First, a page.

Skip to Main Content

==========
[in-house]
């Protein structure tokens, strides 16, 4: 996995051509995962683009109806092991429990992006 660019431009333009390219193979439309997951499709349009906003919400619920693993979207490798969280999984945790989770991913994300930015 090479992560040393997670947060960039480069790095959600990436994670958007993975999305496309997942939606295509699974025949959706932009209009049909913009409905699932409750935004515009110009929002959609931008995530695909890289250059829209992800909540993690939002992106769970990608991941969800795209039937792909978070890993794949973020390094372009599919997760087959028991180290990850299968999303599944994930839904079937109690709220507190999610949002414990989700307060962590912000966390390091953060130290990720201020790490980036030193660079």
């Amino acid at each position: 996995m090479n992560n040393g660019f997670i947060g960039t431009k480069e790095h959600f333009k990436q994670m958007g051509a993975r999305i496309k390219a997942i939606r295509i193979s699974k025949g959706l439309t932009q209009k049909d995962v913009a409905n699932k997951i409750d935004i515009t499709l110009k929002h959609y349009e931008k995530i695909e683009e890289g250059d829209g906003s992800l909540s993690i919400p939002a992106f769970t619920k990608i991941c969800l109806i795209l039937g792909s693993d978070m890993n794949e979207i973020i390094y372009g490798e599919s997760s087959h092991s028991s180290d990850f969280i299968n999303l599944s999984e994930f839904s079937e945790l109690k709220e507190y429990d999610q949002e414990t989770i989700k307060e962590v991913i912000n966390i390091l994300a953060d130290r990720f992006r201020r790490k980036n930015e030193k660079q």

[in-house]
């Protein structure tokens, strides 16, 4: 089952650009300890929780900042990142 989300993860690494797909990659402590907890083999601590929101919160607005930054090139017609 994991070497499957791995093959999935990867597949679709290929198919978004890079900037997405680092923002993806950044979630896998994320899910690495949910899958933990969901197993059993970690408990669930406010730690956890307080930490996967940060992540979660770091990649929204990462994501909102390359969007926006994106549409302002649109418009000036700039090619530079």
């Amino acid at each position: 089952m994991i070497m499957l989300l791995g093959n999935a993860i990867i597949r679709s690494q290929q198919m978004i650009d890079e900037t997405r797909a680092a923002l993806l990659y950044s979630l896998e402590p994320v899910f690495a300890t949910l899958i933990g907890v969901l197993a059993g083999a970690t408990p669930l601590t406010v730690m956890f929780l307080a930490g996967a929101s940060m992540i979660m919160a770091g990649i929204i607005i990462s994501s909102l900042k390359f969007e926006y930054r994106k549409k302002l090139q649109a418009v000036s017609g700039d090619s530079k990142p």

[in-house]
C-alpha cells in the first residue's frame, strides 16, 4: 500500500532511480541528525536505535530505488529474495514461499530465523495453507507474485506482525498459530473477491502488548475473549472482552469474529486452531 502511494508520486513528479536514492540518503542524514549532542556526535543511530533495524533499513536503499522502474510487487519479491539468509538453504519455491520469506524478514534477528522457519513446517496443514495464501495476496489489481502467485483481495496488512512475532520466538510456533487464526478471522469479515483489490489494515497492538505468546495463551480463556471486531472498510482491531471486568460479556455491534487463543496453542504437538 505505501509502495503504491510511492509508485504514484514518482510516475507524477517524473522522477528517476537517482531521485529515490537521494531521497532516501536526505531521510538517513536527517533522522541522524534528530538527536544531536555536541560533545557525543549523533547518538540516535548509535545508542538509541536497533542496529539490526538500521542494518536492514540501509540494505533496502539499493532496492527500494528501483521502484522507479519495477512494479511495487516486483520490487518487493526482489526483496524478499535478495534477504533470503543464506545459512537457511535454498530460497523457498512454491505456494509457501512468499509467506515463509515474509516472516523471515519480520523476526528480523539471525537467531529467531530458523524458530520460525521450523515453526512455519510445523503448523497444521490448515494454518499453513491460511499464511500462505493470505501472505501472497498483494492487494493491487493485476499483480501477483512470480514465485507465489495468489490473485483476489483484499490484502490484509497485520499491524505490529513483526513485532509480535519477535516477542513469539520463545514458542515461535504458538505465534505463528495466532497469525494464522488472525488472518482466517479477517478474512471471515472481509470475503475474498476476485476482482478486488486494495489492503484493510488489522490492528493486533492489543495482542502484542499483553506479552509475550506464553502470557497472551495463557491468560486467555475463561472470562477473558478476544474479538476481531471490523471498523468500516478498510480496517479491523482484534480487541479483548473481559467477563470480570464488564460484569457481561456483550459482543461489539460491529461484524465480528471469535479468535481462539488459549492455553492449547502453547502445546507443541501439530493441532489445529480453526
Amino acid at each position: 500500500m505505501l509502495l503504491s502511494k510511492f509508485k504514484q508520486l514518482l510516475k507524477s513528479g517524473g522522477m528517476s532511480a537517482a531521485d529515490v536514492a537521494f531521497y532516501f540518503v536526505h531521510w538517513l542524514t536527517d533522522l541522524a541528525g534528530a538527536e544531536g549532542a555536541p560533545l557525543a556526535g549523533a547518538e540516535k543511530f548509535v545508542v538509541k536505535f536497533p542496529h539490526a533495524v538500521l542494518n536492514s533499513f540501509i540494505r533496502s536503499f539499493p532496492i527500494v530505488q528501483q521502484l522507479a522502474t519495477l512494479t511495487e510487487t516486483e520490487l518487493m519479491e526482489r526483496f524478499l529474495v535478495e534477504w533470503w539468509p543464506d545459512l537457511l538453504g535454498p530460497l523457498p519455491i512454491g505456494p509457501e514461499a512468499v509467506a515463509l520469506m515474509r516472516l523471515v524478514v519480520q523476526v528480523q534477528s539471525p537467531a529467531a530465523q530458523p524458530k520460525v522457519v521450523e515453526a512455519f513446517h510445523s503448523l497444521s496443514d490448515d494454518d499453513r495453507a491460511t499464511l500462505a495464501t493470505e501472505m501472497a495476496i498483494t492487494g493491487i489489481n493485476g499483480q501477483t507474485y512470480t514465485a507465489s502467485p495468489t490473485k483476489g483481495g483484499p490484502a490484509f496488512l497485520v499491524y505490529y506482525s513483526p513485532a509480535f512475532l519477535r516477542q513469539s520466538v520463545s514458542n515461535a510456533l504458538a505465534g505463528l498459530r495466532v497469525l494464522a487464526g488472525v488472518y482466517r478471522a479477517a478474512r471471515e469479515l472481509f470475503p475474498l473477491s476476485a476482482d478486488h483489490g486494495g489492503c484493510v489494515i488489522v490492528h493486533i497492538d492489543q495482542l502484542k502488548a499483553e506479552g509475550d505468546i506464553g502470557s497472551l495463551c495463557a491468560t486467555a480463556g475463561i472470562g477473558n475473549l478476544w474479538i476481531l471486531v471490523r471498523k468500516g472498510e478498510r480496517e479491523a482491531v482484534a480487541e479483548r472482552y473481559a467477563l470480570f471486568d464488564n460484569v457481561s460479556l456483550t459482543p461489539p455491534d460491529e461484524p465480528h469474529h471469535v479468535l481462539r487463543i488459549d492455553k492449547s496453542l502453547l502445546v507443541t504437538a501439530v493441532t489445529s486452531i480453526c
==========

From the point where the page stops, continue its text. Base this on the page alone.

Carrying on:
With the proliferation of diverse wireless devices, there is an increasing concern about the security of location information which can be spoofed or disrupted by adversaries. This paper investigates the characterization and detection of location spoofing attacks, specifically those which are attempting to falsify (degrade) the position estimate through signal strength based attacks. Since the physical-layer approach identifies and assesses the security risk of position information based solely on using received signal strength (RSS), it is applicable to nearly any practical wireless network. In this paper, we characterize the impact of signal strength and beamforming attacks on range estimates and the resulting position estimate. It is shown that such attacks can be characterized by a scaling factor that biases the individual range estimators either uniformly or selectively. We then identify the more severe types of attacks, and develop an attack detection approach which does not rely on a priori knowledge (either statistical or environmental). The resulting approach, which exploits the dissimilar behavior of two RSS-based estimators when under attack, is shown to be effective at detecting both types of attacks with the detection rate increasing with the severity of the induced location error.